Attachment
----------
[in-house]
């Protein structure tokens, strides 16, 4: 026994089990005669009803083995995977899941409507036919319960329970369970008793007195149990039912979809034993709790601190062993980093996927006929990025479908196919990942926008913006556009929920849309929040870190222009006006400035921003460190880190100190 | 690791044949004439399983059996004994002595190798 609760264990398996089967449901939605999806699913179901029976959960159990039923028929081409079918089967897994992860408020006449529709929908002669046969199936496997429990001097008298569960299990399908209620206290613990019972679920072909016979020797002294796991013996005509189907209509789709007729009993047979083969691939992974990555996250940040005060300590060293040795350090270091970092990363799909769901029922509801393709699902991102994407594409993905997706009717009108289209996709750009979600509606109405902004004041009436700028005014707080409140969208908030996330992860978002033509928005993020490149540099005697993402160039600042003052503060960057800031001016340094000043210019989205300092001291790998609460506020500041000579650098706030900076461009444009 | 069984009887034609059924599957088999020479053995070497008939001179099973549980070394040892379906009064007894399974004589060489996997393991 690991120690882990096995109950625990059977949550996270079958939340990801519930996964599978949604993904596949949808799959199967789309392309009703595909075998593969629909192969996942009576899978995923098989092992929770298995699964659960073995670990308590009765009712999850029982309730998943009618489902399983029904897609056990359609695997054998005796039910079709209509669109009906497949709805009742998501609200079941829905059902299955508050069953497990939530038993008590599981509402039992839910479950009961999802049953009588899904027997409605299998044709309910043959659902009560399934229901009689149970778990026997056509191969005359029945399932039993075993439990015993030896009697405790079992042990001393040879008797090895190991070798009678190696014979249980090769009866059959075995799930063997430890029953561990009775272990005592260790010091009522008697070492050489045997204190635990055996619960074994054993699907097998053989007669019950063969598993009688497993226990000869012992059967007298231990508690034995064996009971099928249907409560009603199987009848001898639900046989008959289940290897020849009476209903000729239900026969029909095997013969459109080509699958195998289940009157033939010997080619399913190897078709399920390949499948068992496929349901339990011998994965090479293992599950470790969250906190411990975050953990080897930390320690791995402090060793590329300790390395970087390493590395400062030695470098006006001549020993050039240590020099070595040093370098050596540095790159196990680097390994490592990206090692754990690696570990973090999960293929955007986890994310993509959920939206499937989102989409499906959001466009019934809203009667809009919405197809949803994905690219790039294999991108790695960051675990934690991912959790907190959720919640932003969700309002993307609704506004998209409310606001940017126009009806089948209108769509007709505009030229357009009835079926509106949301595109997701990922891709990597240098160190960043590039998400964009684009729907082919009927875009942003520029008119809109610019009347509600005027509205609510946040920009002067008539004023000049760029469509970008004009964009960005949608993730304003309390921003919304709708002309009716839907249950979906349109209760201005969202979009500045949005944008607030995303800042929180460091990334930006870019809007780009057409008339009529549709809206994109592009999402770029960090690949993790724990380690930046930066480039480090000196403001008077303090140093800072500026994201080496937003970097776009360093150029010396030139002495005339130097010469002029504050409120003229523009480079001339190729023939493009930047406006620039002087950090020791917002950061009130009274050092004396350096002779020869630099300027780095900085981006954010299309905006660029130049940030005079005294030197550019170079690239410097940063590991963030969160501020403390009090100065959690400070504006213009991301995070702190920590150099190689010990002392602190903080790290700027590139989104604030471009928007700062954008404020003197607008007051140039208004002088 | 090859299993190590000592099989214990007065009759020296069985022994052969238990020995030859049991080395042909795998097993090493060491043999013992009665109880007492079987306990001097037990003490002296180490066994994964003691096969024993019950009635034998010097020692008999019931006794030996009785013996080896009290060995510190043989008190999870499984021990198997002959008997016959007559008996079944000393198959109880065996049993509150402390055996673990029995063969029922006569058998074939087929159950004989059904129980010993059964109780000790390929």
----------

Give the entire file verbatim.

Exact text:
[in-house]
């Protein structure tokens, strides 16, 4: 026994089990005669009803083995995977899941409507036919319960329970369970008793007195149990039912979809034993709790601190062993980093996927006929990025479908196919990942926008913006556009929920849309929040870190222009006006400035921003460190880190100190 | 690791044949004439399983059996004994002595190798 609760264990398996089967449901939605999806699913179901029976959960159990039923028929081409079918089967897994992860408020006449529709929908002669046969199936496997429990001097008298569960299990399908209620206290613990019972679920072909016979020797002294796991013996005509189907209509789709007729009993047979083969691939992974990555996250940040005060300590060293040795350090270091970092990363799909769901029922509801393709699902991102994407594409993905997706009717009108289209996709750009979600509606109405902004004041009436700028005014707080409140969208908030996330992860978002033509928005993020490149540099005697993402160039600042003052503060960057800031001016340094000043210019989205300092001291790998609460506020500041000579650098706030900076461009444009 | 069984009887034609059924599957088999020479053995070497008939001179099973549980070394040892379906009064007894399974004589060489996997393991 690991120690882990096995109950625990059977949550996270079958939340990801519930996964599978949604993904596949949808799959199967789309392309009703595909075998593969629909192969996942009576899978995923098989092992929770298995699964659960073995670990308590009765009712999850029982309730998943009618489902399983029904897609056990359609695997054998005796039910079709209509669109009906497949709805009742998501609200079941829905059902299955508050069953497990939530038993008590599981509402039992839910479950009961999802049953009588899904027997409605299998044709309910043959659902009560399934229901009689149970778990026997056509191969005359029945399932039993075993439990015993030896009697405790079992042990001393040879008797090895190991070798009678190696014979249980090769009866059959075995799930063997430890029953561990009775272990005592260790010091009522008697070492050489045997204190635990055996619960074994054993699907097998053989007669019950063969598993009688497993226990000869012992059967007298231990508690034995064996009971099928249907409560009603199987009848001898639900046989008959289940290897020849009476209903000729239900026969029909095997013969459109080509699958195998289940009157033939010997080619399913190897078709399920390949499948068992496929349901339990011998994965090479293992599950470790969250906190411990975050953990080897930390320690791995402090060793590329300790390395970087390493590395400062030695470098006006001549020993050039240590020099070595040093370098050596540095790159196990680097390994490592990206090692754990690696570990973090999960293929955007986890994310993509959920939206499937989102989409499906959001466009019934809203009667809009919405197809949803994905690219790039294999991108790695960051675990934690991912959790907190959720919640932003969700309002993307609704506004998209409310606001940017126009009806089948209108769509007709505009030229357009009835079926509106949301595109997701990922891709990597240098160190960043590039998400964009684009729907082919009927875009942003520029008119809109610019009347509600005027509205609510946040920009002067008539004023000049760029469509970008004009964009960005949608993730304003309390921003919304709708002309009716839907249950979906349109209760201005969202979009500045949005944008607030995303800042929180460091990334930006870019809007780009057409008339009529549709809206994109592009999402770029960090690949993790724990380690930046930066480039480090000196403001008077303090140093800072500026994201080496937003970097776009360093150029010396030139002495005339130097010469002029504050409120003229523009480079001339190729023939493009930047406006620039002087950090020791917002950061009130009274050092004396350096002779020869630099300027780095900085981006954010299309905006660029130049940030005079005294030197550019170079690239410097940063590991963030969160501020403390009090100065959690400070504006213009991301995070702190920590150099190689010990002392602190903080790290700027590139989104604030471009928007700062954008404020003197607008007051140039208004002088 | 090859299993190590000592099989214990007065009759020296069985022994052969238990020995030859049991080395042909795998097993090493060491043999013992009665109880007492079987306990001097037990003490002296180490066994994964003691096969024993019950009635034998010097020692008999019931006794030996009785013996080896009290060995510190043989008190999870499984021990198997002959008997016959007559008996079944000393198959109880065996049993509150402390055996673990029995063969029922006569058998074939087929159950004989059904129980010993059964109780000790390929």